London’s foremost meeting point for social and political gatherings, Trafalgar Square takes its name from Horatio Nelson’s famous victory over Napoleon’s French and Spanish fleets at Cape Trafalgar in 1805. The battle cost Nelson his life and he’s remembered here with a 170ft column, at the base of which are four lions cast out of his enemy’s bronze cannons.
What started out as mews for the horses of Whitehall Palace, the area now occupied by the square was transformed in the early 18th century by the architect John Nash. It’s had several makeovers since, the latest being in 2003. The road between the National Gallery/National Portrait Gallery and the square was removed and replaced with a terrace making the whole thing much more pedestrian friendly.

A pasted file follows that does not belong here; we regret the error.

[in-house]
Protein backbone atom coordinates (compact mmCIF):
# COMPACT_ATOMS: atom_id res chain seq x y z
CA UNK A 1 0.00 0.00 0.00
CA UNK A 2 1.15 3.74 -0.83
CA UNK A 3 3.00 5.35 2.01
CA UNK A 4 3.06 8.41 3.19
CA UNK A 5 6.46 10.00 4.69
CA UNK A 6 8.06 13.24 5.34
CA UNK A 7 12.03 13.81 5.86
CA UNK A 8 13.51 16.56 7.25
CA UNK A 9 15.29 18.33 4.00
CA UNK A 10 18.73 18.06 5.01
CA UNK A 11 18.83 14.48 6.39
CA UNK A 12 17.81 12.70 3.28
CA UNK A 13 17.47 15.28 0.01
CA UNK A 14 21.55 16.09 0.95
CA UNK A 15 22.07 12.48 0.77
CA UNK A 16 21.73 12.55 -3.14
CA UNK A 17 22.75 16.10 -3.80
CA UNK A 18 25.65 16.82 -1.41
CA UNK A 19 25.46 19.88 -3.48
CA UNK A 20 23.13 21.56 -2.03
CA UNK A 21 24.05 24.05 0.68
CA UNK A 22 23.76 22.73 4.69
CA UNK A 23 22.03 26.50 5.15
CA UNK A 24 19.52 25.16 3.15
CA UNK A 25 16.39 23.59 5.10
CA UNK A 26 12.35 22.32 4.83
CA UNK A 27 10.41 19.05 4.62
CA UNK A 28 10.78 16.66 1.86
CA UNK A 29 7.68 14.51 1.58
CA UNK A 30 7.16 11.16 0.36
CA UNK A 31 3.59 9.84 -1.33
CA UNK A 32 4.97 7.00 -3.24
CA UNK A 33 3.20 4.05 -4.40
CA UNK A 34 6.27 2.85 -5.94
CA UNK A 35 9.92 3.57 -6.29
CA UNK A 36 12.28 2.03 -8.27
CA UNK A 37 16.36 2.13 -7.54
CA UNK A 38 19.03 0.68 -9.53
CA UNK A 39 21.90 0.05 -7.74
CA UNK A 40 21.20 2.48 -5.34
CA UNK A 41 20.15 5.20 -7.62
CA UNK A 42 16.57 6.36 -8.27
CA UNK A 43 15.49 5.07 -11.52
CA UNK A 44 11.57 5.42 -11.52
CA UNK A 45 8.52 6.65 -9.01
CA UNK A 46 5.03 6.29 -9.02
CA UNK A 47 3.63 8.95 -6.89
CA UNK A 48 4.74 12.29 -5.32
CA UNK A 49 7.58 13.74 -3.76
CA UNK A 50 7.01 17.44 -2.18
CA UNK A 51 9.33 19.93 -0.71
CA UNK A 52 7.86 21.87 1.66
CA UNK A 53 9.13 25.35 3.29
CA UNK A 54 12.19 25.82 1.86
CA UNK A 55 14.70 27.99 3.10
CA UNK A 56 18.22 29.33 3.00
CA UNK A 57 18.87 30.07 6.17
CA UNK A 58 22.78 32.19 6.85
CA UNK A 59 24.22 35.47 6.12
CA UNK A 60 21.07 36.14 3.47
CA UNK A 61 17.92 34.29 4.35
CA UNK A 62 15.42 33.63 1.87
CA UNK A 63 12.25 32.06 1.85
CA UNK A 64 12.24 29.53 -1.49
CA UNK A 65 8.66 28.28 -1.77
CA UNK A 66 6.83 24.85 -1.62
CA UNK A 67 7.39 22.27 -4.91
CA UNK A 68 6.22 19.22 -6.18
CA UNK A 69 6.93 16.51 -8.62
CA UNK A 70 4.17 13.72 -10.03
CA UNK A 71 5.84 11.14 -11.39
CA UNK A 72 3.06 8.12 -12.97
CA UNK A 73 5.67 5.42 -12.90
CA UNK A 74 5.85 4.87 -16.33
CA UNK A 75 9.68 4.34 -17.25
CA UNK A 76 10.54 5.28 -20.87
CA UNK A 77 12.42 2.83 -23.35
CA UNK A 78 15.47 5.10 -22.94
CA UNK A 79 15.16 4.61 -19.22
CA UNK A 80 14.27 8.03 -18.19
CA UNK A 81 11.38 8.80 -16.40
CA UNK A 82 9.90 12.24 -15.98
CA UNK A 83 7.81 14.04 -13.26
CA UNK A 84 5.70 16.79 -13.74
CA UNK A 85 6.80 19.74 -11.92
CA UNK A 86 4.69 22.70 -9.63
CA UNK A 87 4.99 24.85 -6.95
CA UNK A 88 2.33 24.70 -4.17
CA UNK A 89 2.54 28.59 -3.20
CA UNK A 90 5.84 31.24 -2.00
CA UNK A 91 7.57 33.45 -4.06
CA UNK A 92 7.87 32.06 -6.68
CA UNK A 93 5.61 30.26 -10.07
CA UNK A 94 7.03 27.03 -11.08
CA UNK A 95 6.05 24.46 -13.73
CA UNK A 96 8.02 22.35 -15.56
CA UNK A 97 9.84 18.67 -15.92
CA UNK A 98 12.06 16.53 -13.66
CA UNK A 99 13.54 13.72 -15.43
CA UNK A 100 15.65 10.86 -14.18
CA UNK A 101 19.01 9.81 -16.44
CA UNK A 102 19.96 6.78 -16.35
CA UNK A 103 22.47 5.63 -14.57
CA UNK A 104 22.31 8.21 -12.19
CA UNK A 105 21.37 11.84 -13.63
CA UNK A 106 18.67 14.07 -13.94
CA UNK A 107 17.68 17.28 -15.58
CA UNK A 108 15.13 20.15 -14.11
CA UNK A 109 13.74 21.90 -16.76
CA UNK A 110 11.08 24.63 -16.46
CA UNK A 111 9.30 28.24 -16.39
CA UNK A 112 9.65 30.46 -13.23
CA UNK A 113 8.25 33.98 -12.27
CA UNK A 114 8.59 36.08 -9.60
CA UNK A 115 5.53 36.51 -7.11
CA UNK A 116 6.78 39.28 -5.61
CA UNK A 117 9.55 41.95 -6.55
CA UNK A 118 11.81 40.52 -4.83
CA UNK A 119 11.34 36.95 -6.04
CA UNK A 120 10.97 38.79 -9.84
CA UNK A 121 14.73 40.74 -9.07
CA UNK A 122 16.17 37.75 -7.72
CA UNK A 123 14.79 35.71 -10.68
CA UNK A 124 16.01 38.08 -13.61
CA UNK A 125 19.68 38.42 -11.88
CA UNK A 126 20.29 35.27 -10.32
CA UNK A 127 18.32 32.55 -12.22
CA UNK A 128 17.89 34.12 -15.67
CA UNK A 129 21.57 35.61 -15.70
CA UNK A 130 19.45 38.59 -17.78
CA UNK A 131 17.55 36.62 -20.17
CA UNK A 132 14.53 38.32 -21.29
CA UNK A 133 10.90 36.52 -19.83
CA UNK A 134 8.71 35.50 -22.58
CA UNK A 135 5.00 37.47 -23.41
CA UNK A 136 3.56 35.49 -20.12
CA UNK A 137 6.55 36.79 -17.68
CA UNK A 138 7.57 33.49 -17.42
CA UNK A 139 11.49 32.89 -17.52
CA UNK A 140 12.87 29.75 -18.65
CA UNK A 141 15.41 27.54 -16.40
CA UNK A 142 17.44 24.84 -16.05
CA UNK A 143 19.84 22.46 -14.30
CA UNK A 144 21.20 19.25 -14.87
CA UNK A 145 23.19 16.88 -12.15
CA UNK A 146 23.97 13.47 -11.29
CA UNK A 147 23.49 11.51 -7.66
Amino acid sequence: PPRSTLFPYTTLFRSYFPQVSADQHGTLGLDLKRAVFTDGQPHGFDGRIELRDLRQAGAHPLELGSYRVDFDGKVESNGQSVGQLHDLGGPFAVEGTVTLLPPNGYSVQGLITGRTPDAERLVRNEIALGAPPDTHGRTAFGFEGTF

Apart from that the layout is much the same as it was intended. There are two fountains and four plinths. Three of them have statues – George IV, Sir Charles James Napier and Sir Henry Havelock. Former mayor, Ken Livingstone, tried in vain to get Napier and Havelock replaced with statues of people “ordinary Londoners would know”. The fourth plinth was left empty for years but in recent times it’s become a place for modern artwork.
Ken Livingstone did get his way on one thing though – he managed to rid the square of its 35,000 pigeons which were deemed a health hazard. It’s a shame in one way because everyone used to love feeding them, but I suppose he did have a point.
It goes without saying really, that Trafalgar Square can get busy, but there’s plenty of room most of the time unless you come here when there’s either a political rally, a major event or New Years Eve.